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The role of international brokers in frozen conflicts: the case of transnistria


The “frozen” conflict between Moldova and its separatist Transnistrian region—which developed into a de facto state—is dynamic. Despite an active nation-building project to support Transnistria’s independence and a stated willingness to join Russia, Transnistria is juggling between Russia and Europe. While economically dependent on the former’s subsidies and security guarantees, Transnistrian economic ties with the West are growing strong. While most studies are interested in the geopolitical game and the role of external actors, this article argues for a complementary approach that links macro- with meso-level analysis through the role of externally oriented domestic agents. First, the article shows that Transnistria pursues dual alignment in order to survive and provide the population with public goods for which they need external resources. Although Transnistria relies heavily on its patron state, Russia, facing recurrent crisis and external constraints, it has to search for complementary sources of income. Dual alignment is the result of this “multiple asymmetric dependence.” Second, the article argues that local intermingled economic and political interests, embodied by businessmen with close ties not only to Russia but also to Europe, account for how this balancing act is sustained. These informal international brokers or “double agents” mobilize their political connections to support dual alignment while using their Western and Eastern business connections to consolidate their power in Transnistria. It is further argued that the role of international brokers embedded in Russian and European networks and engaging in cross-border cooperation helps understand why the Transnistrian frozen conflict seems to be withering.

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  1. 1.

    It is difficult to assess the exactitude of the economic data used for this article. The authors rely on and criss-cross a number of sources that together gave us a good and arguably reliable picture of the econominc and commercial situation in Transnistria.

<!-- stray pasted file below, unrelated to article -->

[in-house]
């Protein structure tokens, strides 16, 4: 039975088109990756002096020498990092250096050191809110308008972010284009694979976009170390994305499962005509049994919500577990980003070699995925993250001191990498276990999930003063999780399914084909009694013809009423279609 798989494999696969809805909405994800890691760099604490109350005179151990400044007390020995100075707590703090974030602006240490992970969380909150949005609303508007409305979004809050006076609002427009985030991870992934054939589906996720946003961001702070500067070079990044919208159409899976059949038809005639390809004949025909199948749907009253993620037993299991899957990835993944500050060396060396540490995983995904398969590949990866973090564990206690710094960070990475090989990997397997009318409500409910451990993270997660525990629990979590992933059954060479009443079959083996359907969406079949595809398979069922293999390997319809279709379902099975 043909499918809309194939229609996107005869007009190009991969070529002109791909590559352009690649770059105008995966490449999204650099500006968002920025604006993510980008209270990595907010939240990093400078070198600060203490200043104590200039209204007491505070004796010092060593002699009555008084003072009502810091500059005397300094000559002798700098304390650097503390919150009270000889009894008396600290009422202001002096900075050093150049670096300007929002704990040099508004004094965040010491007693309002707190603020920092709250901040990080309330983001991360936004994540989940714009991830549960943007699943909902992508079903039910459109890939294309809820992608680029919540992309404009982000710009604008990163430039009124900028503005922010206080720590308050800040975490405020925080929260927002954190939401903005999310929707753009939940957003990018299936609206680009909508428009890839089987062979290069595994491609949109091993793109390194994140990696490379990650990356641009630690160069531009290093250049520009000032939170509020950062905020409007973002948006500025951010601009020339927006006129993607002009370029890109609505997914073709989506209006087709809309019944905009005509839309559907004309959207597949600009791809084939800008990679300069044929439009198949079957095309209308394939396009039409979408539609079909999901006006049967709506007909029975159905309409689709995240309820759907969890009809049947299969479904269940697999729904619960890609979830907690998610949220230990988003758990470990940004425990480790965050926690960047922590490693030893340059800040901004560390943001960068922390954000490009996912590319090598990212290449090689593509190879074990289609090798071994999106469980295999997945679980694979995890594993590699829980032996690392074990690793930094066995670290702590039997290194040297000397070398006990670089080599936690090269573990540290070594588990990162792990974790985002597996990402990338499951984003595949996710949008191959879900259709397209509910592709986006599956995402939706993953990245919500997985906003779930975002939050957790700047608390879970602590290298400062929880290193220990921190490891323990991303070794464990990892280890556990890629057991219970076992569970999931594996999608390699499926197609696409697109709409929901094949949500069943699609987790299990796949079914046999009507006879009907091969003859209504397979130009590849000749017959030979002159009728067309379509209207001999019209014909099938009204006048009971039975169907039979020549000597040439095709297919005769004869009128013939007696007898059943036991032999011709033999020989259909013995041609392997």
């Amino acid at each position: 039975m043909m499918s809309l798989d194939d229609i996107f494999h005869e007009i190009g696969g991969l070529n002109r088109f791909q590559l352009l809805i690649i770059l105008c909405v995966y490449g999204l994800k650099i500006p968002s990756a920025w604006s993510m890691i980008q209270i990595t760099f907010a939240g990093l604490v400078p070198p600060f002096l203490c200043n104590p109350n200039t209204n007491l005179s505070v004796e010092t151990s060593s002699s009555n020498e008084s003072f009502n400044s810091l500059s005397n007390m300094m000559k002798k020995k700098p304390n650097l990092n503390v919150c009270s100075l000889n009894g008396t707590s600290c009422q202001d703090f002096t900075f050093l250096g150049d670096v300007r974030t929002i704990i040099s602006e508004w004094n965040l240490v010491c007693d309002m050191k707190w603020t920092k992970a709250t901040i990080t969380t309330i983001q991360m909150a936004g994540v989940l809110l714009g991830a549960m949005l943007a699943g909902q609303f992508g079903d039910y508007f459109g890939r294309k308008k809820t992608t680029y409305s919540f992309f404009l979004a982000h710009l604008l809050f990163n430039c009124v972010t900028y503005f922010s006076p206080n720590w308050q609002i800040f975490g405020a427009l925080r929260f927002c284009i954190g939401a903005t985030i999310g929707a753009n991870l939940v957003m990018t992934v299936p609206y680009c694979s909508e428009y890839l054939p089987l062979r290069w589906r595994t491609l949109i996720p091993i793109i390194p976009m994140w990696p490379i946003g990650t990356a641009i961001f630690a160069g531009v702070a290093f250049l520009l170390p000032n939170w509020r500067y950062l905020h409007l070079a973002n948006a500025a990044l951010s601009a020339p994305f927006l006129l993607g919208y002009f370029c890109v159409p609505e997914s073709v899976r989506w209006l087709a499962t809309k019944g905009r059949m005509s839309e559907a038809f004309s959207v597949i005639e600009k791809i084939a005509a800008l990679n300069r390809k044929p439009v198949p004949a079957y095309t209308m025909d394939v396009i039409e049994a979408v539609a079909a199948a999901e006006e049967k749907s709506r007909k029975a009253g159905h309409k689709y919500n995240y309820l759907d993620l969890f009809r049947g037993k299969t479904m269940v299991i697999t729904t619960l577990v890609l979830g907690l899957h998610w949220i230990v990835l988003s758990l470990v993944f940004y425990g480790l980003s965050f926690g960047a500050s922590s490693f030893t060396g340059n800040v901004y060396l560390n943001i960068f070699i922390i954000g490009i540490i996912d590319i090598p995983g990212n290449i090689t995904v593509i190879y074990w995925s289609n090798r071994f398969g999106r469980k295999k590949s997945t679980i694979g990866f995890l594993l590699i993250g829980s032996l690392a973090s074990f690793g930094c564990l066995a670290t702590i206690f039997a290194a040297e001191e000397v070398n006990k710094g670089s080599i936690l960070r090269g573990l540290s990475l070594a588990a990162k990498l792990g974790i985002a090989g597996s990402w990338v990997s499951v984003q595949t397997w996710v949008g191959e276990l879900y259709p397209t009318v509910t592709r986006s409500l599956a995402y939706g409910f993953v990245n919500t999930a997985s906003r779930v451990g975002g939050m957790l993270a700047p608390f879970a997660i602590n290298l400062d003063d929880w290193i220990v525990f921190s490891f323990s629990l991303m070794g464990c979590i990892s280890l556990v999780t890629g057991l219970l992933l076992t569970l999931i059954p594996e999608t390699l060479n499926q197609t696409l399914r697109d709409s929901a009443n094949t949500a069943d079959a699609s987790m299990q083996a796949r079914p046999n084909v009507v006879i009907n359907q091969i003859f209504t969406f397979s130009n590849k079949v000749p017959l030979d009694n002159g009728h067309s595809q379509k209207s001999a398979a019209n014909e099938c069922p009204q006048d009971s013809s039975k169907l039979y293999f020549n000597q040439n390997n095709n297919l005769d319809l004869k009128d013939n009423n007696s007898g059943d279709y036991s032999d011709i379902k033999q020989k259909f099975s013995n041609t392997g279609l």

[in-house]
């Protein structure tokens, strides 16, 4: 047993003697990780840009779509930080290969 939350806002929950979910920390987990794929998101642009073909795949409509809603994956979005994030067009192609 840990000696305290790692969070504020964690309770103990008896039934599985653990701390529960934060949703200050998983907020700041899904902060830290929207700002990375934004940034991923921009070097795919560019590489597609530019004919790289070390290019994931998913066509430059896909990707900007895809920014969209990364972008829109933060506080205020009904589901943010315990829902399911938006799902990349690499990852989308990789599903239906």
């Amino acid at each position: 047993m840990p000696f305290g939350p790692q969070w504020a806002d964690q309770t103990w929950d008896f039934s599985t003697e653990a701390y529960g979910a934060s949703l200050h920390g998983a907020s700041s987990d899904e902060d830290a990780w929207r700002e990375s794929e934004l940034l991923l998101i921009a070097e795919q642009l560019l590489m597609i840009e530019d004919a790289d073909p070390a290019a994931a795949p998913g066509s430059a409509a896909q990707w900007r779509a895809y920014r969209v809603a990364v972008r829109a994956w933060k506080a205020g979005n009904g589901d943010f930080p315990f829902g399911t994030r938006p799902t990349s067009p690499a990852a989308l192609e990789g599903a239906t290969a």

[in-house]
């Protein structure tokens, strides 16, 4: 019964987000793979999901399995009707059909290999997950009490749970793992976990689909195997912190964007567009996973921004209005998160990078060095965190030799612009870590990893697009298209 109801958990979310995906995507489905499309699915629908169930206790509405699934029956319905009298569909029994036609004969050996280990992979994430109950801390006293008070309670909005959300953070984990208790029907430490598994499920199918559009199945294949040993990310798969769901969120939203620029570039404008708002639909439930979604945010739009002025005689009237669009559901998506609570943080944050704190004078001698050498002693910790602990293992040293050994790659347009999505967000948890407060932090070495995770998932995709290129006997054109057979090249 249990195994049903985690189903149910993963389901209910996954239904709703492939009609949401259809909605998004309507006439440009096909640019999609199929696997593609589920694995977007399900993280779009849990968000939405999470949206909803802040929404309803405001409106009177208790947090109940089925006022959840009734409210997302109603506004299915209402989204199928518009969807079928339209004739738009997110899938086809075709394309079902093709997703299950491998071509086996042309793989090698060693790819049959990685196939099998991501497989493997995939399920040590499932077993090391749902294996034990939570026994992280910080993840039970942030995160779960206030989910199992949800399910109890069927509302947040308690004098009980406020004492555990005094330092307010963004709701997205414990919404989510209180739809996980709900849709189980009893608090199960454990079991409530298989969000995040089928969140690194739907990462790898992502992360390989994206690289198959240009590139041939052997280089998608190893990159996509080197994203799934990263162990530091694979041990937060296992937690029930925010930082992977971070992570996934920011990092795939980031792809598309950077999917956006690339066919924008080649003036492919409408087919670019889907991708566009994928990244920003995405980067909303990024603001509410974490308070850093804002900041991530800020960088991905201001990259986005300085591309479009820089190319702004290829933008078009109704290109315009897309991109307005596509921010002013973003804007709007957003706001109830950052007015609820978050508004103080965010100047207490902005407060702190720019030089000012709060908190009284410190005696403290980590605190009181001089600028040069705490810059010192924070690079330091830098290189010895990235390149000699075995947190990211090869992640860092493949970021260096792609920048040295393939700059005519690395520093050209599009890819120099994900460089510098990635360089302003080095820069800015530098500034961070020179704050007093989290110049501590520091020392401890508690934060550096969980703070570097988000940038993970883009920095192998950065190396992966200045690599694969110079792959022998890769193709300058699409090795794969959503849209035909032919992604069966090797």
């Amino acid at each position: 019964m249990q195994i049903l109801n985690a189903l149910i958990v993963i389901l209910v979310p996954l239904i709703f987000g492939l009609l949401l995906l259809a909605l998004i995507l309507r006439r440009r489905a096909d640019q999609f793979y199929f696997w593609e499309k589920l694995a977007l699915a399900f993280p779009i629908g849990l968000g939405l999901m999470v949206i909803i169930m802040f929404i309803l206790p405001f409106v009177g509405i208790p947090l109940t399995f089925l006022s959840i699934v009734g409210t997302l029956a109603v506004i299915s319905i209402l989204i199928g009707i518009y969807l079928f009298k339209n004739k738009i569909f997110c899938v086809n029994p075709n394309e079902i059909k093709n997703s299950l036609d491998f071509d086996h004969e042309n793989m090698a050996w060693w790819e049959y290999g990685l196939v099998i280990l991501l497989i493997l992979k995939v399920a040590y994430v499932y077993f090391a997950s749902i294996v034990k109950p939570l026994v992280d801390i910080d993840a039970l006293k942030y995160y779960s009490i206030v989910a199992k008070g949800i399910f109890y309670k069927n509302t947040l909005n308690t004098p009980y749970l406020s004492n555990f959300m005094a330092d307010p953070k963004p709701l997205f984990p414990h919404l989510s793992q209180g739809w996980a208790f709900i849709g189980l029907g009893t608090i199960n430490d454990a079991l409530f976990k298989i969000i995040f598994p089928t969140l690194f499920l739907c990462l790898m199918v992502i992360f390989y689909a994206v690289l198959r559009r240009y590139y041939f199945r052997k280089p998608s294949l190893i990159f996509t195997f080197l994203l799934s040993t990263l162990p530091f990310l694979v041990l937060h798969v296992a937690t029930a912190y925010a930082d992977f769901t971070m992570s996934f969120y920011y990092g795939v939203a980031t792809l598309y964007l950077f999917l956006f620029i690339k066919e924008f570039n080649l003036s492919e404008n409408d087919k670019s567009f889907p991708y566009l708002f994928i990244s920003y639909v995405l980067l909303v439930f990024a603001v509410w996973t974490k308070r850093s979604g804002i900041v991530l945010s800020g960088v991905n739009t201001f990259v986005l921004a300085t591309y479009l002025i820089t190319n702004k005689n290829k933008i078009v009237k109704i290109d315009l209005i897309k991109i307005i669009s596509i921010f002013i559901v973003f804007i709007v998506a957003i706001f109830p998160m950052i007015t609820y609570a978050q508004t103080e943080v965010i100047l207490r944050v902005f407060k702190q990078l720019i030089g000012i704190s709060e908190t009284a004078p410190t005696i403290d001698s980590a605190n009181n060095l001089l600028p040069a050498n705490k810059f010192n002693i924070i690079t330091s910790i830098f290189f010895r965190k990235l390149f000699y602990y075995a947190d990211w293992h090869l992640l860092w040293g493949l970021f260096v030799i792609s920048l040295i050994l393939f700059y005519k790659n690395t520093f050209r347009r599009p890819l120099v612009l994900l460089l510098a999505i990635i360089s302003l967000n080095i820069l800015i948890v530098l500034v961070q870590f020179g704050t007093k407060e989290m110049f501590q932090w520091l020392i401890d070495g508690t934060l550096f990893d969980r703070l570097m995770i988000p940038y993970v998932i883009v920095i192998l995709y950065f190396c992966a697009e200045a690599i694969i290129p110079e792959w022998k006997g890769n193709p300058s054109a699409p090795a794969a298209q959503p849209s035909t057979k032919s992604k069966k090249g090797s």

2. 2.

    As specialists of the region know, getting accurate and complete information on power circles in Transnistria is no easy task due to the institutions’ lack of transparency. The biographical data used in this section is based on a number of informal sources that we triangulated to get the most exhaustive picture possible of the politics-business nexus in Transnistria.

  3. 3. (December 21, 2017).

  4. 4.

    Following the electricity production affair, Transnistrian authorities opened a criminal investigation into corruption, contraband, and abuse of power against Shevchuk. Chisinau buys electricity from the Cuciurgan power plant, which is in Transnistrian territory (source of currency for Transnistria to survive). Under Shevchuk, Transnistria began selling Chisinau electricity via an opaque scheme of intermediaries. The media and experts connected the middlemen to Shevchuk and Plahotniuc, the oligarch, and leader of the Democratic Party of Moldova (Soloviev 2017).


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This study received funding from the Charles University Research Centre program UNCE/HUM/028 (Peace Research Center Prague/Faculty of Social Sciences) and the Ministry of Interior of the Czech Republic, grant project VI20152019011. Social Sciences and Humanities Research Council of Canada (SSHRC grant number 435-2016-0604).

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Correspondence to Magdalena Dembińska.

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Dembińska, M., Mérand, F. The role of international brokers in frozen conflicts: the case of transnistria. Asia Eur J 17, 15–30 (2019).

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